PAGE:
Budapest debut marks return of German study

七月 5, 2002

The first German-language university in central Europe for 57 years is to open in Budapest in the autumn. The region has lacked such an institution since the German half of Prague's Charles University was closed in 1945.

The Andrássy Gyula Deutschsprachige Universität runs counter to a worldwide trend of increased English use in higher education.

Named for Gyula Andrássy, an Austro-Hungarian diplomat who promoted the idea of central European cooperation, the university is being funded by the Hungarian government, with help from Europe's German-speaking countries and regions.

It will offer American-style masters degrees in international relations, central European studies and comparative law. Knowledge of a second language - English, French or Spanish - will be required.

Erich Kussbach, the university's vice-rector, said that the idea was to create "young academics fit for Europe". He emphasised the importance of German to Europe, especially to central Europe. "It is fair to say that after English, German will remain the second-most important foreign language in the region," he said.

Both the German Foreign Office and the German Academic Exchange Programme (DAAD) have reportedly pledged their support. Bavaria and Baden-Wurttemberg have each promised to give €250,000 (£162,000) over the next five years. A Bavarian firm has promised €100,000-€150,000 for books and Austria has also promised to help. Professor Kussbach said that the university was also in discussion with the Swiss University of St Gallen.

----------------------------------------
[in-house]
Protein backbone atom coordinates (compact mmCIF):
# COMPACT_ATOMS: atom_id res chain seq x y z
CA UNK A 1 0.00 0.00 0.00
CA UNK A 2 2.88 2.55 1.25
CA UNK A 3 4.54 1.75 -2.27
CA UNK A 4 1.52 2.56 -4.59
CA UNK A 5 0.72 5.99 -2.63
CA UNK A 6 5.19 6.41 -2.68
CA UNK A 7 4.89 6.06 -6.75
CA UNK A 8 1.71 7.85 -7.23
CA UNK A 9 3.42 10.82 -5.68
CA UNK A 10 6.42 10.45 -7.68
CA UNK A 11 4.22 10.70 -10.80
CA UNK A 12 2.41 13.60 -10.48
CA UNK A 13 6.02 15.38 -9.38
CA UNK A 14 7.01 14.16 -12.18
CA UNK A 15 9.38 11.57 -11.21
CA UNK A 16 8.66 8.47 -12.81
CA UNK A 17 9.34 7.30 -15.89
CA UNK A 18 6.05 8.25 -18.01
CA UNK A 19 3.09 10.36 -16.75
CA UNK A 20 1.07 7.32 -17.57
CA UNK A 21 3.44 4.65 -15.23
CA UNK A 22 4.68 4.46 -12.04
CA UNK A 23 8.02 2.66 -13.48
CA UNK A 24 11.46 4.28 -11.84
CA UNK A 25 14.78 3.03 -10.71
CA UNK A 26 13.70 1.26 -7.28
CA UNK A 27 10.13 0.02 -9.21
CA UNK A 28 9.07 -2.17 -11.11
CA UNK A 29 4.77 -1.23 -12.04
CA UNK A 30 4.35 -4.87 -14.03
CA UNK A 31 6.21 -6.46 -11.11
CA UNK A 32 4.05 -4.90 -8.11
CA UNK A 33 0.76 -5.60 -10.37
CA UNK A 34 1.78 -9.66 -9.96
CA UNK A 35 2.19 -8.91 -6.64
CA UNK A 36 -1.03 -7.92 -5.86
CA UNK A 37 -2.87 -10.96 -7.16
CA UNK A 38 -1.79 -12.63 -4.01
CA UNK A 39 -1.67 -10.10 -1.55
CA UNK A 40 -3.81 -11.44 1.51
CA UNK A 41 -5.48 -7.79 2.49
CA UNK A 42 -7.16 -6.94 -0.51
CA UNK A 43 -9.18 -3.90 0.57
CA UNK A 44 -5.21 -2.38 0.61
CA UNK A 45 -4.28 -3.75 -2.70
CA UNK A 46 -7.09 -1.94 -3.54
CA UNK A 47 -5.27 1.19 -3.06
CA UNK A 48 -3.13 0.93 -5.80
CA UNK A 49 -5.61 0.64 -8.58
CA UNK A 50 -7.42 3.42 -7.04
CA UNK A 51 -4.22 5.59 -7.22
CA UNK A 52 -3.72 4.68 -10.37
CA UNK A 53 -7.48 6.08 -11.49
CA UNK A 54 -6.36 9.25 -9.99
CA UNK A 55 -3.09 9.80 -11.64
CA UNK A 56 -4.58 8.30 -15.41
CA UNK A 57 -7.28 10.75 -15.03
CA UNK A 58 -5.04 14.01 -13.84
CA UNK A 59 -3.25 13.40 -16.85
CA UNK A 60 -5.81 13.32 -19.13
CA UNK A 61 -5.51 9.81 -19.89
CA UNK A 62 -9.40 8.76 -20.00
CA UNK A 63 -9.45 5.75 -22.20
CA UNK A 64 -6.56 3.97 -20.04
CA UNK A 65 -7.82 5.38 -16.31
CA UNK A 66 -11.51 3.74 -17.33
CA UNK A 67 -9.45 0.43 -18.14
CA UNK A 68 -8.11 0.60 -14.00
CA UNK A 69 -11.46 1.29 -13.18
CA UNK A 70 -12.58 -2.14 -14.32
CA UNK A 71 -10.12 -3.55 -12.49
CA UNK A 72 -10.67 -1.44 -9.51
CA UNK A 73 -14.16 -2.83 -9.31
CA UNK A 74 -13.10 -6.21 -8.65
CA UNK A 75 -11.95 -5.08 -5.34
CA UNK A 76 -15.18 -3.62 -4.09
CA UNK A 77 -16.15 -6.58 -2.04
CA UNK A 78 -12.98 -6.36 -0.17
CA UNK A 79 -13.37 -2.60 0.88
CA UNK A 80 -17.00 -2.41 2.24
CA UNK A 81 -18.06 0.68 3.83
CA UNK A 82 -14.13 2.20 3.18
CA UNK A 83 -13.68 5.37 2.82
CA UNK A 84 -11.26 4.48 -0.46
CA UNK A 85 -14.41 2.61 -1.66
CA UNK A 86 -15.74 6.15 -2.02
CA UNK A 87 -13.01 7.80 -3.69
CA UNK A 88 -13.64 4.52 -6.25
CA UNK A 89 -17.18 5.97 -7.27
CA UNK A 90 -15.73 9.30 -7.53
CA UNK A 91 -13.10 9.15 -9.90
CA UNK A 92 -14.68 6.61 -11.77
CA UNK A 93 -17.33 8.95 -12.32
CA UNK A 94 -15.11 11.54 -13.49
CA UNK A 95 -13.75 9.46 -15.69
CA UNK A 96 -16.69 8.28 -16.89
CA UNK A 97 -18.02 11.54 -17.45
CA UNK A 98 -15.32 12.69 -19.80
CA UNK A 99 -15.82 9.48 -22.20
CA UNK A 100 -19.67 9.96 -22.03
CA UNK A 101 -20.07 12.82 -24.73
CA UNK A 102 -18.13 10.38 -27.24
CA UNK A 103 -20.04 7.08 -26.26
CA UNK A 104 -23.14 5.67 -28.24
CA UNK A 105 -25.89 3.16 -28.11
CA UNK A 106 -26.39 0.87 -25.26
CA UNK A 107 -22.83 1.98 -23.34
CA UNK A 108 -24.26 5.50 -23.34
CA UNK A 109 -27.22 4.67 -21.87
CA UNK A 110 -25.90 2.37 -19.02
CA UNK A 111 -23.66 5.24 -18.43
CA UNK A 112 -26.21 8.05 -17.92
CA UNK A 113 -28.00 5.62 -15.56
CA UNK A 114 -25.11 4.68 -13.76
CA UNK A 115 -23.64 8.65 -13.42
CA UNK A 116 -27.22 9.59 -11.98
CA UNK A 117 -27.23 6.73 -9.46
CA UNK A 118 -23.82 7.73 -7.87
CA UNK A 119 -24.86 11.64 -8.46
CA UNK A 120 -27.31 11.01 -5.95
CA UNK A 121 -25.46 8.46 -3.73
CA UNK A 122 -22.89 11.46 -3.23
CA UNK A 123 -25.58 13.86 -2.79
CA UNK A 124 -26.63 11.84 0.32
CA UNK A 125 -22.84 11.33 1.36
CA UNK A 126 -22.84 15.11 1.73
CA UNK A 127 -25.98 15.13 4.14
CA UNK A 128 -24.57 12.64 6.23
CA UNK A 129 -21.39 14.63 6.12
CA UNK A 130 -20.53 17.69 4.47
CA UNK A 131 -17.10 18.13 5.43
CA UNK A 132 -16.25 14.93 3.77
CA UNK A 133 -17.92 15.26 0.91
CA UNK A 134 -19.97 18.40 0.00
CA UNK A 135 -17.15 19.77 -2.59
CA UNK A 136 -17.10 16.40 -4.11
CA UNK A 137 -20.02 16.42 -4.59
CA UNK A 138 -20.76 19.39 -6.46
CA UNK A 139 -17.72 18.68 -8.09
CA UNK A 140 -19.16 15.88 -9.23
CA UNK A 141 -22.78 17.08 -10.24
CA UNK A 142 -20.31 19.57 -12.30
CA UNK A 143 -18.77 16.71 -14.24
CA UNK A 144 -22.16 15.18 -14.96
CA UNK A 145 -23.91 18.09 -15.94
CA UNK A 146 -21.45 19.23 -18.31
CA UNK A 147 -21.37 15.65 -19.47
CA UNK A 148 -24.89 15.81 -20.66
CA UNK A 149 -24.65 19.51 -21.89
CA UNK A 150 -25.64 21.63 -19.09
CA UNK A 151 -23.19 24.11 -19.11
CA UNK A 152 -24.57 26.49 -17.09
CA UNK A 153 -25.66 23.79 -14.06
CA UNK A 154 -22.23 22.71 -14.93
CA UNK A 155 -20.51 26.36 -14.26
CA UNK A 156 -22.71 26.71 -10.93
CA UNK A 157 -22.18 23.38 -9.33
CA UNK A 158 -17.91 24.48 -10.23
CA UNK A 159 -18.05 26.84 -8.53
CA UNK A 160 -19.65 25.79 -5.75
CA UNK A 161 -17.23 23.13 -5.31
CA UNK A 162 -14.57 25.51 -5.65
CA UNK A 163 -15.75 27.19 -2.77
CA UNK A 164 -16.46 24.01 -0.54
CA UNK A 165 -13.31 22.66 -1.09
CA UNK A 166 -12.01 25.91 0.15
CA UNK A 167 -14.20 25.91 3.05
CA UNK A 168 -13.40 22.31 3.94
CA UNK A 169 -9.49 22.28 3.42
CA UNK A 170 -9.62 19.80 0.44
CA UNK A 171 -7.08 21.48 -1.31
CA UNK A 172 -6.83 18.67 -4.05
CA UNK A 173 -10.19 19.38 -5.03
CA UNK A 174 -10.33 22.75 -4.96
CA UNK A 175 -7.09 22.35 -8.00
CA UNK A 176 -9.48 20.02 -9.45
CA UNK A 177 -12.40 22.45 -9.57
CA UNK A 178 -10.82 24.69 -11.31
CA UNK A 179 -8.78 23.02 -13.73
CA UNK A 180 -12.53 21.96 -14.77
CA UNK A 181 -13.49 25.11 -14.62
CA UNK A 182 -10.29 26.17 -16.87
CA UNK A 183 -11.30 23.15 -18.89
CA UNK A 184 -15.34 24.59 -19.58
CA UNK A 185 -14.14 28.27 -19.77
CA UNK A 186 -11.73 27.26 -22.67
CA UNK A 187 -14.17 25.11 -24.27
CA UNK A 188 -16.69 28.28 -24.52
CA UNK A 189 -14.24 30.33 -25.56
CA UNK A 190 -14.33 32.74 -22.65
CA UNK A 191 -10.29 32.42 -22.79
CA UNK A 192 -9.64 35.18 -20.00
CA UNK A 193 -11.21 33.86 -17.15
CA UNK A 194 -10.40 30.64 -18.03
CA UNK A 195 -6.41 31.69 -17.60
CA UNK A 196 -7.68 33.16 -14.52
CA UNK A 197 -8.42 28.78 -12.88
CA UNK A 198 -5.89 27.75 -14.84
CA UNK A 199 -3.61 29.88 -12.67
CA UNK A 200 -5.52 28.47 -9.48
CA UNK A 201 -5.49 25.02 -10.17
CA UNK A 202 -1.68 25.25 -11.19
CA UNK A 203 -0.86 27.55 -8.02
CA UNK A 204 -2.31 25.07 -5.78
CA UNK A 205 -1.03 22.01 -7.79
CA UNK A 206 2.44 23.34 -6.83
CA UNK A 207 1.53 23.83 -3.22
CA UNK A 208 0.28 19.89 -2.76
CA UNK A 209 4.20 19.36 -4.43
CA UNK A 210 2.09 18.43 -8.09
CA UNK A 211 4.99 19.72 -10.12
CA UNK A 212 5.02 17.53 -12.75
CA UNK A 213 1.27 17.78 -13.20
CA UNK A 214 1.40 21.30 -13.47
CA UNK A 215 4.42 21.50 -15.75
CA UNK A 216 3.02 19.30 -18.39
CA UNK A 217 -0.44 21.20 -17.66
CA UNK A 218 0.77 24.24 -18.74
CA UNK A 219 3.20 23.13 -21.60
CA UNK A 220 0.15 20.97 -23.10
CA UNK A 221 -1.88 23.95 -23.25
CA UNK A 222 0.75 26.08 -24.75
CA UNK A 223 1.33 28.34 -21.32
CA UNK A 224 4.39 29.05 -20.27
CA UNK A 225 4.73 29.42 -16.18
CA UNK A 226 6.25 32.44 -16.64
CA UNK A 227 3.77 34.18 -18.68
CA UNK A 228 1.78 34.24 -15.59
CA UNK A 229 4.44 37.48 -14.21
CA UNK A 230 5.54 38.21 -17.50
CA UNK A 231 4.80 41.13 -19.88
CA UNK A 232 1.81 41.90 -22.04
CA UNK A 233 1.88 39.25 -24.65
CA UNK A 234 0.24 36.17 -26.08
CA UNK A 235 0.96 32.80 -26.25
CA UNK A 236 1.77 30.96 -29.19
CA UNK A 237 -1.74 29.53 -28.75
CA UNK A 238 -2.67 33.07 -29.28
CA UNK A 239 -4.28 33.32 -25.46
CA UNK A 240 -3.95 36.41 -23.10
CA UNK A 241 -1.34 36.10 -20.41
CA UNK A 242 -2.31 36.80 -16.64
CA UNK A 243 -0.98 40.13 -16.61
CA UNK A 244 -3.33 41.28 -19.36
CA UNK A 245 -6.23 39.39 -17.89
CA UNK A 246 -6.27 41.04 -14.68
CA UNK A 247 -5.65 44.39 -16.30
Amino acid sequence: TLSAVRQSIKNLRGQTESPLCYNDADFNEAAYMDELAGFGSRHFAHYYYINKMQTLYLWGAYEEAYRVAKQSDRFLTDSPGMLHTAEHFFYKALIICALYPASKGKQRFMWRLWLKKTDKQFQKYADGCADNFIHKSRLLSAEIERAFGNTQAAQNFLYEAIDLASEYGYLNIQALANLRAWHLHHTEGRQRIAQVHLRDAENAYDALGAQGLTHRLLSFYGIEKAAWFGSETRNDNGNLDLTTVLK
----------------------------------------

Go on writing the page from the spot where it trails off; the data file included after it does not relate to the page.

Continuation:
The university has space for some 75 students in its first year. About half will be Hungarian, while the other half will come from throughout the region.

While it is unique to the region, Andr ssy is far from the only new German university. An Egyptian-German university is under construction and a German-Syrian university is being planned.

Budapest is already home to the Central European University, the English-language institution that was founded by financier George Soros.

But Professor Kussbach said he did not view the CEU as competition. Istvan Teplan, CEU's executive vice-president, said that the university would look to Andr ssy as a partner school.

But he also added that he expected English-language instruction to remain a big draw: "If you look at the younger generations, I think most are interested in English."

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